Recognition Day is a scene out of time. White-clad graduates march, music plays, flower petals drift through the air. Lewis Miller and John Heyl Vincent are even there.
The event serves as the culmination of approximately four years of reading for the Class of 2015 Chautauqua Literary and Scientific Circle graduates.
This year’s graduating body, Chautauqua’s 134th, has 123 members.
Jeff Miller, CLSC activities coordinator, said that the event’s more traditional aspects serve as a reminder of the past, while the CLSC’s message is one that is timeless.
“I think it’s one of those continuums — it pushes us to think about the past and the future,” Miller said.
Recognition Day features two parades: the parade of past graduates, which marches through Bestor Plaza and Clark Brick Walk, and the graduating class parade, which marches from the Hall of Christ to the Hall of Philosophy.
At approximately 9 a.m. today, Chautauquans potraying Miller and Vincent will greet the Class of 2015, and the Golden Gate will be opened with the giant key emblazoned with the word READ.
“It used to be more serious, but people just like the pomp and circumstance, I think,” said Peg Snyder, CLSC Veranda manager. “One person said a few years ago it was the best thing they’ve experienced since third grade.”
Recognition Day was preceded by the CLSC Vigil at 9:15 p.m. Sunday. The graduating class chooses an honoree among their members to speak at the Vigil.
This year’s speaker was Megan Smith, a lifelong Chautauquan. She also currently serves as the chief technology officer in the Office of Science and Technology Policy in the White House and as an adviser to President Barack Obama.
“I love the CLSC vision because it really centers around the idea that there is only one type of person, that everyone is capable,” Smith said.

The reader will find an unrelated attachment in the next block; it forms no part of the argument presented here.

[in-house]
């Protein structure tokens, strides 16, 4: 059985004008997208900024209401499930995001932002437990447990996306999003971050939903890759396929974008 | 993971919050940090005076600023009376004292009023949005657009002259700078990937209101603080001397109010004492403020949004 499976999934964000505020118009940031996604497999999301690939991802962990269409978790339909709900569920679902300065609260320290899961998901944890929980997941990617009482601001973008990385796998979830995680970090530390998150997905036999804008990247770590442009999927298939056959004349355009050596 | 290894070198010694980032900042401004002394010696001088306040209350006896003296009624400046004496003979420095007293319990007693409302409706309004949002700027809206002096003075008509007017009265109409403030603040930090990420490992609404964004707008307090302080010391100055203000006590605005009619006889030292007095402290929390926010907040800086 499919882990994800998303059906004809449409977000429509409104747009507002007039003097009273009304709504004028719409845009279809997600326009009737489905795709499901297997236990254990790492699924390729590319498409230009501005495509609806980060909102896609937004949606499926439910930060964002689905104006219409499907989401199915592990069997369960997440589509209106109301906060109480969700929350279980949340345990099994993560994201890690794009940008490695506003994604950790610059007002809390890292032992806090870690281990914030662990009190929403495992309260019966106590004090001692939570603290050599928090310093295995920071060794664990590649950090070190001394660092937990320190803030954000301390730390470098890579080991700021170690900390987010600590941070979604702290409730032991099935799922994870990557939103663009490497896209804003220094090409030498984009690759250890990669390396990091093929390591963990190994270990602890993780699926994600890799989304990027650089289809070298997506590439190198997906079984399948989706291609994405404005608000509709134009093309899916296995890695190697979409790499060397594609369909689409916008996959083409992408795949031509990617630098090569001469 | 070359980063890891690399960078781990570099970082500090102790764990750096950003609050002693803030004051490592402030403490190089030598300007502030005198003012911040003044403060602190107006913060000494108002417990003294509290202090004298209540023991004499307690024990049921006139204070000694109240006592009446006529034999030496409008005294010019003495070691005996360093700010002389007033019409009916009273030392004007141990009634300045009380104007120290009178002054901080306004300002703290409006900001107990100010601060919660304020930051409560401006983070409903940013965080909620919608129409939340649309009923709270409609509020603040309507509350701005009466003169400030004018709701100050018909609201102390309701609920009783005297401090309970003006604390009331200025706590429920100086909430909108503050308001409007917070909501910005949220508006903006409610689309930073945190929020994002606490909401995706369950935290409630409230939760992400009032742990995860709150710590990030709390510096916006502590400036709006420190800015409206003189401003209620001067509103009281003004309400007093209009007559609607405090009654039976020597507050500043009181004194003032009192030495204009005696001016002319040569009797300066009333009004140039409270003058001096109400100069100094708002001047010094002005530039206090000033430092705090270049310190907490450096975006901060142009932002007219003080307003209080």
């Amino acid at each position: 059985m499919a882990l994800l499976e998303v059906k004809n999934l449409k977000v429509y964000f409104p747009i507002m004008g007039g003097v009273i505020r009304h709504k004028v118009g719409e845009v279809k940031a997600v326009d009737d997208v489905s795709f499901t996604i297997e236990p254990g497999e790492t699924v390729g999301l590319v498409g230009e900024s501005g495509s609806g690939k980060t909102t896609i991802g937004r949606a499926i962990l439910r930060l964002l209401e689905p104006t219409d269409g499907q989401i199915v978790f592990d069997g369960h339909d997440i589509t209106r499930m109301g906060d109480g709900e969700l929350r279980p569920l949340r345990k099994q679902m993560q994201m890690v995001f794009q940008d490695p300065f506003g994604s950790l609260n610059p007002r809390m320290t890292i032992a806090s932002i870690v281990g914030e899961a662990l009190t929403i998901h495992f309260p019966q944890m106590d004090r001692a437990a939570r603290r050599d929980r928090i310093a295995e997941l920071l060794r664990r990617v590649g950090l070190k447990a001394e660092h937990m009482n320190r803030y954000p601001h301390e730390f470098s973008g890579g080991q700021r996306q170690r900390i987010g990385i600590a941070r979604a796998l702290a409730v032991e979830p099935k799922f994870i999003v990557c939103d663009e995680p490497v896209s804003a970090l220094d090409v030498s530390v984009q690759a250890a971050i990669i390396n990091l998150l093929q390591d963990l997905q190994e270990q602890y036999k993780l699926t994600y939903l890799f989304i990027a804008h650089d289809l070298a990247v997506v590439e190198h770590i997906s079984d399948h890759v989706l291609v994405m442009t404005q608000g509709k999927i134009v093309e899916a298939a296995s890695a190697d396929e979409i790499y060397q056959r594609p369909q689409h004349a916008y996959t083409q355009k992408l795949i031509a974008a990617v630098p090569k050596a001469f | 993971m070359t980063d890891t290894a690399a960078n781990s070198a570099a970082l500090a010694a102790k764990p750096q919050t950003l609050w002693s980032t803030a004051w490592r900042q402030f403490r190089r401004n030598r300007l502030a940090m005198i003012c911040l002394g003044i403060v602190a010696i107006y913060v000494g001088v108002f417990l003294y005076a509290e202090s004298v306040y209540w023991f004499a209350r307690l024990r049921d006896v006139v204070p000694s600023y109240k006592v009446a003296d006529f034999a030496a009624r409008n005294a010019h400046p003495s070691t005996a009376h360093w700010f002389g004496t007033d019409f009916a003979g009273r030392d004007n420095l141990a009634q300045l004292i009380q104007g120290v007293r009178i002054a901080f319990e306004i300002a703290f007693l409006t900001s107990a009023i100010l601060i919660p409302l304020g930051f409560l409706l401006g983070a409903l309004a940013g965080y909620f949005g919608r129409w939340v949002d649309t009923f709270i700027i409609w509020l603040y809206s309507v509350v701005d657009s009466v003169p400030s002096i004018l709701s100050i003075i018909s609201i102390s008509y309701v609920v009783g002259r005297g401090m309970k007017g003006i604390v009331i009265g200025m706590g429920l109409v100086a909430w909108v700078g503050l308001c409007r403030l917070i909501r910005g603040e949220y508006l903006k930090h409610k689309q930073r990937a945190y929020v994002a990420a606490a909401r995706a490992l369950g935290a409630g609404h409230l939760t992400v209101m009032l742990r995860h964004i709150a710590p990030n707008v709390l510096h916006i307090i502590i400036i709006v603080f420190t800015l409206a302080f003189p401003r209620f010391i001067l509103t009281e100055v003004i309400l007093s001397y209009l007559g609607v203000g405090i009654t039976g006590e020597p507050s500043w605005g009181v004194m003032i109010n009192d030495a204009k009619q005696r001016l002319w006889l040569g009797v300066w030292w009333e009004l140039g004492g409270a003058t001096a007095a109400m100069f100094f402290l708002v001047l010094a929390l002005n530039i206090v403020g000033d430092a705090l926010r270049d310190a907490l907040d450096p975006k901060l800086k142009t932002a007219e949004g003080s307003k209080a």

She finished her address with a quote from Winston Churchill.
“Churchill said the farther back you can look, the farther forward you will see,” Smith said. “And that’s why I love Chautauqua, our traditions and the CLSC.”
After receiving their diplomas in the Hall of Philosophy, the 2015 graduates will march to the Amphitheater, where they’ll be recognized with their class banner. The Class of 2015 chose “Creating Connections, Transforming Traditions” as its motto.
This year’s morning lecture schedule also offered a unique opportunity — the CLSC graduates will gather front and center in the Amp the same day as Erik Larson, one of this year’s CLSC authors. Larson will be speaking on Dead Wake: The Last Crossing of the Lusitania at 10:45 a.m. Sherra Babcock, vice president and Emily and Richard Smucker Chair for Education, said she’s excited that Larson will get to see Chautauqua’s enthusiasm for reading and the CLSC firsthand.
“It’s fun, and it’s fun to watch,” Babcock said. “And it’s important in terms of the encouragement and celebration of reading.”
Miller said the importance of Recognition Day is that it is symbolic of Chautauqua Institution’s message of lifelong learning. He said he doesn’t know if the term was coined at Chautauqua, but it is essential to what the CLSC is all about.
“That’s one of the most American and human things we can do, in my opinion,” Miller said.